Of Designs, Stitches, KALS and Knitty Things

First Woolly Wednesday of 2013 and with December now a distant memory January heralds new beginnings and New Year Resolutions, which often included the promise to finish off all those works in progress that are clogging up needles and bobbins. 

This year my 'wips' are as many as ever - in fact there is is one poor project that has been languishing/hibernating on the needles for a whole twelve months!  The reason for this is KALS or Knit Alongs - I am addicted, and just the suggestion of  a Mystery one is enough to send me rushing to my stash.......... or more often than not to the Internet to purchase the appropriate yarn.  In fact this December I have done two!

The first, now an annual event, is the Advent Stole/Scarf KAL which starts on December 1st and ends appropriately on December 24th, so instead of opening a door and eating chocolate you get a pattern and knit, a great way of getting in shape if you intend to over indulge over the holiday period.

It is also a great way of trying new stitches in a limited way, for if you don't particularly like a stitch you know that this is the only time you will do it!  It has it origins in the stitch sampler common in the 18th and 18th centuries before the time of written or charted patterns.  An excellent book on the subject of lace samplers is Knitting Lace by Susanna E Lewis which not only explains the reasoning behind these lengths of knitted lace, but also provides 100s of lace stitches - a definite must have!

My second knitting KAL, this time knit over the twelve days of misrule, began on the first day of Christmas, so instead of getting a Partridge in a Pear Tree I got the first 50 rows of a Lace Stole.  I hadn't seen any of Monika's designs before so had no idea what I had let myself in for.......... well I needn't have worried, it is a fabulous design, far, far too good for a stole - an absolute work of art!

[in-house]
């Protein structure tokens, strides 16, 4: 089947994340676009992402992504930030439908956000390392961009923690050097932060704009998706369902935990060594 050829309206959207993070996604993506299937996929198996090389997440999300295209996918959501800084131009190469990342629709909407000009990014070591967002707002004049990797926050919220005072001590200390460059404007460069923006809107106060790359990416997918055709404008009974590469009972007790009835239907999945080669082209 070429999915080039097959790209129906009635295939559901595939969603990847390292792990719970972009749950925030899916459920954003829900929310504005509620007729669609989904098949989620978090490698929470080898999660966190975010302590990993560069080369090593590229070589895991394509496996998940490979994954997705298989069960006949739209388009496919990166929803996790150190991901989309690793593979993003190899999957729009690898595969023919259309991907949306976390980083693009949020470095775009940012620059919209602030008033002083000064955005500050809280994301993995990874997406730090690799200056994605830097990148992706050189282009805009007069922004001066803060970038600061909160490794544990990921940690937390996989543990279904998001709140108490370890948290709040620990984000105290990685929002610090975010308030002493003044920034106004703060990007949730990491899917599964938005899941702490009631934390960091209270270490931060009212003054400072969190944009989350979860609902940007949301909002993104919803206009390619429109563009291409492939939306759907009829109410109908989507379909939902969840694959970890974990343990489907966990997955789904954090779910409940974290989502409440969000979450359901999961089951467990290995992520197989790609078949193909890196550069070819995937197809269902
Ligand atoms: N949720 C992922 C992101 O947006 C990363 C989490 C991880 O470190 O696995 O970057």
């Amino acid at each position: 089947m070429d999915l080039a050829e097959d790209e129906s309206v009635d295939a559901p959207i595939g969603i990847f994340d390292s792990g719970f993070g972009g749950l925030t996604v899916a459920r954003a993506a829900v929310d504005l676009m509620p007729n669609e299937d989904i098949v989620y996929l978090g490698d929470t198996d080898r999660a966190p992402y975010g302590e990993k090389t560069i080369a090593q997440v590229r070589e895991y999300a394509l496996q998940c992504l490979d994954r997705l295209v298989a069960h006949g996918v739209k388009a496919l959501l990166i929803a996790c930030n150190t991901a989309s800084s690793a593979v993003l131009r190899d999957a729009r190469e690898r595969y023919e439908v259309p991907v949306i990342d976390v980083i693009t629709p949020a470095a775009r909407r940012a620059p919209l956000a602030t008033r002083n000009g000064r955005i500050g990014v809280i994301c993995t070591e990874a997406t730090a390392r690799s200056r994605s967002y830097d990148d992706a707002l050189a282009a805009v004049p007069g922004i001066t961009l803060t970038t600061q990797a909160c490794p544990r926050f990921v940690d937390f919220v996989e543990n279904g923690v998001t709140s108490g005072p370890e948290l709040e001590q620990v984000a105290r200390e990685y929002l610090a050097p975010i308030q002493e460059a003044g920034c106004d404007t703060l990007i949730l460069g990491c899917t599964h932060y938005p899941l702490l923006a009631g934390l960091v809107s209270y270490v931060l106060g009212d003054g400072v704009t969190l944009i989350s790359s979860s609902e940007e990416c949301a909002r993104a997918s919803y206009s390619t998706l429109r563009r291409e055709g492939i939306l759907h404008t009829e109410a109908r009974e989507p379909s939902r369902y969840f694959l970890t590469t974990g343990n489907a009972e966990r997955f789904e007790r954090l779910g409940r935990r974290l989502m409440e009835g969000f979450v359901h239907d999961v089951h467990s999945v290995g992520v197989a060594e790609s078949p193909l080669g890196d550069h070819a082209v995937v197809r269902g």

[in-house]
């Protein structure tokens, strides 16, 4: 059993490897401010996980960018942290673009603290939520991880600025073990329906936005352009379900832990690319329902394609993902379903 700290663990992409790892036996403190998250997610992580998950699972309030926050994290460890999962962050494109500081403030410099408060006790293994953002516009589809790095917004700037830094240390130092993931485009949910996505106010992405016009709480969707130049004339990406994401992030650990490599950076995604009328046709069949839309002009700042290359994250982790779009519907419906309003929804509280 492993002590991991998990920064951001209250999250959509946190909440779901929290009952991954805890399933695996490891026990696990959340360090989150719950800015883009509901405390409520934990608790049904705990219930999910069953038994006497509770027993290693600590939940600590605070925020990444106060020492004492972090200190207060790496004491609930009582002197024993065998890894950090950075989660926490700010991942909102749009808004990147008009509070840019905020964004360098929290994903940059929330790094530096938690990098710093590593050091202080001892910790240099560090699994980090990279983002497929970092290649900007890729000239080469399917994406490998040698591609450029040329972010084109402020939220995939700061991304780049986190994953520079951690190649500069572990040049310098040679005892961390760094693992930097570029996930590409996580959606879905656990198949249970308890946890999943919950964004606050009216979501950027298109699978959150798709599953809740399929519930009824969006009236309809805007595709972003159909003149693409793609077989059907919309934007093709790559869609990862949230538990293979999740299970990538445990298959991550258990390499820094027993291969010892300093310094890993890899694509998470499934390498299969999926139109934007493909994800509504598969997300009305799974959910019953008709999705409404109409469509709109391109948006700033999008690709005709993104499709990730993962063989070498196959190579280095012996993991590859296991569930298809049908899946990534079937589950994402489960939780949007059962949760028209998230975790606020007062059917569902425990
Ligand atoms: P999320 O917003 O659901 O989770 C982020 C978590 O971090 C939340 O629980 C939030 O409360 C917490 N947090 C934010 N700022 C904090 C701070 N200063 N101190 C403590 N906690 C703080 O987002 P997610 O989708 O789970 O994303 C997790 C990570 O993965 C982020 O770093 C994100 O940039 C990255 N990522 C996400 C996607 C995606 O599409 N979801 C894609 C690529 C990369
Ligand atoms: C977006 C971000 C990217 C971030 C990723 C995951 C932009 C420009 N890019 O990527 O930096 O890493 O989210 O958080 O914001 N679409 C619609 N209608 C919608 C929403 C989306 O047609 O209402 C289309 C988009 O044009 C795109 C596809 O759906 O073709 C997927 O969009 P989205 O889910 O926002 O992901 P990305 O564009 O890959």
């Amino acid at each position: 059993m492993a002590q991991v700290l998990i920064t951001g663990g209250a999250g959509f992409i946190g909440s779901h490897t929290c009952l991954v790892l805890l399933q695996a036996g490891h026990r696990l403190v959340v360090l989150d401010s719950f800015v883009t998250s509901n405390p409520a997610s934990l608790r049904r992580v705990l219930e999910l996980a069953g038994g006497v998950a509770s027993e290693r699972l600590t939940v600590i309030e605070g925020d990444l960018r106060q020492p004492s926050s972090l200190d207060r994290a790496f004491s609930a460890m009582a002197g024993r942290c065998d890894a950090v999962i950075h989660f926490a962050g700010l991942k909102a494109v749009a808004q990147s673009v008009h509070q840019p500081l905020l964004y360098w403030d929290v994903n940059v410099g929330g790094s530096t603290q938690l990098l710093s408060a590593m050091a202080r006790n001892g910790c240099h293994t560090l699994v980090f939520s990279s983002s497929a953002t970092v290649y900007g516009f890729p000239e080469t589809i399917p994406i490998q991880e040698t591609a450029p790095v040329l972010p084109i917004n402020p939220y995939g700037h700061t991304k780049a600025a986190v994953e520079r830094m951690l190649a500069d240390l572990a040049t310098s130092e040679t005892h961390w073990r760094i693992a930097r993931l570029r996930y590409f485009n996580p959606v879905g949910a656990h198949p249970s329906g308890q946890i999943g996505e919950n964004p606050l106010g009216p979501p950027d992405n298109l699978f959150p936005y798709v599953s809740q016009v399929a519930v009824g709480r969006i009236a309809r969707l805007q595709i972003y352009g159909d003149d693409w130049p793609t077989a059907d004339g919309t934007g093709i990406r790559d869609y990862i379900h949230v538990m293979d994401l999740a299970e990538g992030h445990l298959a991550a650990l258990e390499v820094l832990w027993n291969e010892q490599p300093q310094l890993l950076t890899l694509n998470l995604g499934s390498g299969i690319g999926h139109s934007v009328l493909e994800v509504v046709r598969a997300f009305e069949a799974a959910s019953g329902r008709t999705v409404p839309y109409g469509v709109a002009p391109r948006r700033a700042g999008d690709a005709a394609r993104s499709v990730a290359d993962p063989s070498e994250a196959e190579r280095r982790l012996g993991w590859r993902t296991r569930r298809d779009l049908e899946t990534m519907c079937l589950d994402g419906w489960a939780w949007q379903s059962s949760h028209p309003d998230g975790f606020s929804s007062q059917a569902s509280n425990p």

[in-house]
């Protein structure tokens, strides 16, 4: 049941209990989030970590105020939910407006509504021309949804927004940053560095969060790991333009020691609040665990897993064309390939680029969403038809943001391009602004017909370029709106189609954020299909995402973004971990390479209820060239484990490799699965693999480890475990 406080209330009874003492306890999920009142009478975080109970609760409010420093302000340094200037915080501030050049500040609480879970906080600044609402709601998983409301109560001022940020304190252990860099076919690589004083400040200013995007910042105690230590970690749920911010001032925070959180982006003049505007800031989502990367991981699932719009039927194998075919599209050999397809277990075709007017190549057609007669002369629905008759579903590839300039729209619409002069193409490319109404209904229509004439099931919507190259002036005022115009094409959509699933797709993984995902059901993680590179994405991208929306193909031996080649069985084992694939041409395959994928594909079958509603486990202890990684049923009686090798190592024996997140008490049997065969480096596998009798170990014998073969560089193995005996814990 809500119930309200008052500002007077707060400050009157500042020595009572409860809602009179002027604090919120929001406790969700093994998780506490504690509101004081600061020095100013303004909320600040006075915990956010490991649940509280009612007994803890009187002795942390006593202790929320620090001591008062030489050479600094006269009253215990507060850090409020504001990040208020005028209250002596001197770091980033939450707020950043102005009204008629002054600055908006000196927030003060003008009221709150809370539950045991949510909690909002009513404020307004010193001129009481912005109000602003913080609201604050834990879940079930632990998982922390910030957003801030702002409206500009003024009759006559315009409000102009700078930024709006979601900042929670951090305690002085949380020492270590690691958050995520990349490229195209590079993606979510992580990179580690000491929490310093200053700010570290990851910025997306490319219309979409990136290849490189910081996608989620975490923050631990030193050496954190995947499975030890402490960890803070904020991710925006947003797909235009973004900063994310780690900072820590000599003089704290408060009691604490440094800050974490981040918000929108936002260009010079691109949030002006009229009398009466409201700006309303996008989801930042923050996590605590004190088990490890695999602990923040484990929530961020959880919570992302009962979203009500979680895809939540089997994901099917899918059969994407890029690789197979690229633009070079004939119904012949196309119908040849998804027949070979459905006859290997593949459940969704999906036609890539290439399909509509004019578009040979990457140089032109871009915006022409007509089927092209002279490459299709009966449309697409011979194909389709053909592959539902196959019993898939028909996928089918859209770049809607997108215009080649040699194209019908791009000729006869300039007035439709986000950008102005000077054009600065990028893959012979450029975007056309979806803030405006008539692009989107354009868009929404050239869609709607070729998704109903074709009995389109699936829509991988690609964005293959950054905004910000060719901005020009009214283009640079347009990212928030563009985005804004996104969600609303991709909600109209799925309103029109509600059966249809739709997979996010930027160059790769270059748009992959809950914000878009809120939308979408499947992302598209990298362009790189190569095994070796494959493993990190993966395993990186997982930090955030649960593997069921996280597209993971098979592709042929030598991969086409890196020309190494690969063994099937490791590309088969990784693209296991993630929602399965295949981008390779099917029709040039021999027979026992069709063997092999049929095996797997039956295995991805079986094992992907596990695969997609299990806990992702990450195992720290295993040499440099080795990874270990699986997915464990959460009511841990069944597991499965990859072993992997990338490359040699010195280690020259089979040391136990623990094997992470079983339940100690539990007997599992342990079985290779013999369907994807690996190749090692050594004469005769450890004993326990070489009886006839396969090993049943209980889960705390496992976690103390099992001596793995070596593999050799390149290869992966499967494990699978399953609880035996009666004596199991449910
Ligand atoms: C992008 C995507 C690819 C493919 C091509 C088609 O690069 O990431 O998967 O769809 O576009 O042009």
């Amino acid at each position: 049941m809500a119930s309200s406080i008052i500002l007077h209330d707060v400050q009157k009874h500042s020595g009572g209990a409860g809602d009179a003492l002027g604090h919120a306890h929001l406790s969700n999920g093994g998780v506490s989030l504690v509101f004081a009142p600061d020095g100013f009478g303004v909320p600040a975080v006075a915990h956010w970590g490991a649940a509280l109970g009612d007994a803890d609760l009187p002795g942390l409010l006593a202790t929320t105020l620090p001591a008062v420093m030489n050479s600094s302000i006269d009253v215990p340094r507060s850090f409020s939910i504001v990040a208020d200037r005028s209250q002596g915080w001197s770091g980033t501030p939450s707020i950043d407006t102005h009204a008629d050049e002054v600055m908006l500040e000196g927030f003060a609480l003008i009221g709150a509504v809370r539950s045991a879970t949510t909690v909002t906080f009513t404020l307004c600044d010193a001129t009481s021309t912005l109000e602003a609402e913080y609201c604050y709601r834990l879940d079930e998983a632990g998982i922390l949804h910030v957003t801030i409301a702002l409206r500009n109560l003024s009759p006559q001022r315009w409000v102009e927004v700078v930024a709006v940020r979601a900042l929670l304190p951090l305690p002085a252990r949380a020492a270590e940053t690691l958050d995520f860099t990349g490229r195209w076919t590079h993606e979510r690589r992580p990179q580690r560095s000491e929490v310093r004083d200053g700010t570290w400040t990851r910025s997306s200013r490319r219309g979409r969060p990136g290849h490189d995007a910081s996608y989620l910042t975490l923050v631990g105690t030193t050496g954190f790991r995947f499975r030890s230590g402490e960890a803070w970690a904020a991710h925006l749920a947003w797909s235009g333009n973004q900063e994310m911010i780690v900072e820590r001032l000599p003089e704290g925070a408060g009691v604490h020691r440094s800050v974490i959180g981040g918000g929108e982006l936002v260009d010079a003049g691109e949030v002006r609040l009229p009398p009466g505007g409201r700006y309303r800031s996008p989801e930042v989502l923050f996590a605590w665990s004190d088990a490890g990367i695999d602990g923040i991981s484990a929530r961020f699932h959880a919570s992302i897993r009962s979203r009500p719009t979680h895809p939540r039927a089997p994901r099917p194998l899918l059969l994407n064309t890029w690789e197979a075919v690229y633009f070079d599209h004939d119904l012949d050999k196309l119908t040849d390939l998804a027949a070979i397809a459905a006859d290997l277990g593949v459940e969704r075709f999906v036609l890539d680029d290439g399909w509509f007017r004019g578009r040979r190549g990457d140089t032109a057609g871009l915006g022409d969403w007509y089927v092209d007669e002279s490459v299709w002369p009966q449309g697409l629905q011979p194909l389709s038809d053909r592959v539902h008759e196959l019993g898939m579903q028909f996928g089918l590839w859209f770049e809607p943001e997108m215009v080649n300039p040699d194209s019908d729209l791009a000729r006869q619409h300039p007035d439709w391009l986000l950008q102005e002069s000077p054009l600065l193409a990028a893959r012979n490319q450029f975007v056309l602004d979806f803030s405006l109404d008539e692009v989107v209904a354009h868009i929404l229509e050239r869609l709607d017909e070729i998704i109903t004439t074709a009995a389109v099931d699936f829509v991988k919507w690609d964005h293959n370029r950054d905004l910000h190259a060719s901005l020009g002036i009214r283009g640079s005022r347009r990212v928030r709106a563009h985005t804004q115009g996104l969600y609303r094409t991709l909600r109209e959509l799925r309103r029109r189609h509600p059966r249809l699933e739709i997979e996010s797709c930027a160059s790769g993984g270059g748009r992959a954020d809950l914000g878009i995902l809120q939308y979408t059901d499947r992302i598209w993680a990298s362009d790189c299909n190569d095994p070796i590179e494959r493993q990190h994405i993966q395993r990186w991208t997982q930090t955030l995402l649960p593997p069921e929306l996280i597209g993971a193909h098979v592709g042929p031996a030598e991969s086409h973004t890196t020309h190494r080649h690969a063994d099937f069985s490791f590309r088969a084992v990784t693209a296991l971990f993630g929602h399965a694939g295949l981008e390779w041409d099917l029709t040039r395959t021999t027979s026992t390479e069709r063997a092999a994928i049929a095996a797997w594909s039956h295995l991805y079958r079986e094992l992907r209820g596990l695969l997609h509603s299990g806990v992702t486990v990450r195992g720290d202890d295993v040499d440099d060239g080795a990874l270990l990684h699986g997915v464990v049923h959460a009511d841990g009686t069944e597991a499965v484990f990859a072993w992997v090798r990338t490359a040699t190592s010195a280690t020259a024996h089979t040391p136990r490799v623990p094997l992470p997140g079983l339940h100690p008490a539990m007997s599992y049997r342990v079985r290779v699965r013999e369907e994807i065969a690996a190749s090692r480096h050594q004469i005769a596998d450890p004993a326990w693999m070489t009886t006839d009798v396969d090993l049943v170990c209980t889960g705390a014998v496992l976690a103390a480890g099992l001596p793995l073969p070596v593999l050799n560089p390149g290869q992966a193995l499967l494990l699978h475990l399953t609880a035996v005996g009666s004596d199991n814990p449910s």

This photo was taken at the half way point shows the intricacies of the design, but the pattern is well written and easy to follow (only available free until Sunday 6th January) you need to be very very careful that you don't purl a YO together with a stitch on the reverse............

But what of designs - I have been busy on my first real knitting pattern, not just something that happened but a project that had a proper beginning - I wanted a cover up that would suit me as a wheelchair user, while also being a stylish garment that anybody would want to wear and I came up with a square poncho - named for the place that saw its first wearing - Seaton Beach.

Knit in stocking stitch with an eyelet increase the poncho can be made as big as you want, a real one size fits all.  It also has a contrast detail around the lower edge that is repeated on the cowl neck and is knit in Bulky Yarn.

I used Knits Pick Wool of the Andes dyed in charcoal and raspberry colourway.  Being a bulky yarn this made it a very quick project and I have shared for free on Ravelry!  This is the first proper pattern that I have shared and I have had some lovely comments - my real reward will be if somebody other than me makes it!!

With January a new year of shawls can begin - had hope that the challenge would be 13 Shawls in 2013, but it is only going to be twelve again this year, although I shall probably do more.  The first one is a................Mystery KAL and bit off my usual sort of shawl - no K2tog or yarn overs, but I  believe that it does you good to step outside your comfort zone once in a while. 

This is a merino/cashmere sock yarn dyed, raspberry, chocolate and lime, the main colour chocolate divides the other two, with the raspberry and lime never being next to one another - or so the pattern blurb says!  It starts with a fringe, not the most interesting of knits and having knit the 70 little stems I noticed right back near the beginning I had changed sides - this was a 11.30pm and I was more than a little annoyed to say the least................ But with the new day I realised that I didn't have to frog and start again - I just cut off the offending stems at the beginning and knitted nine more at the other end - disaster avoided................. no one need ever know....

Of course it won't end there, I have already signed up for two more beginning in February..........

Happy New Year!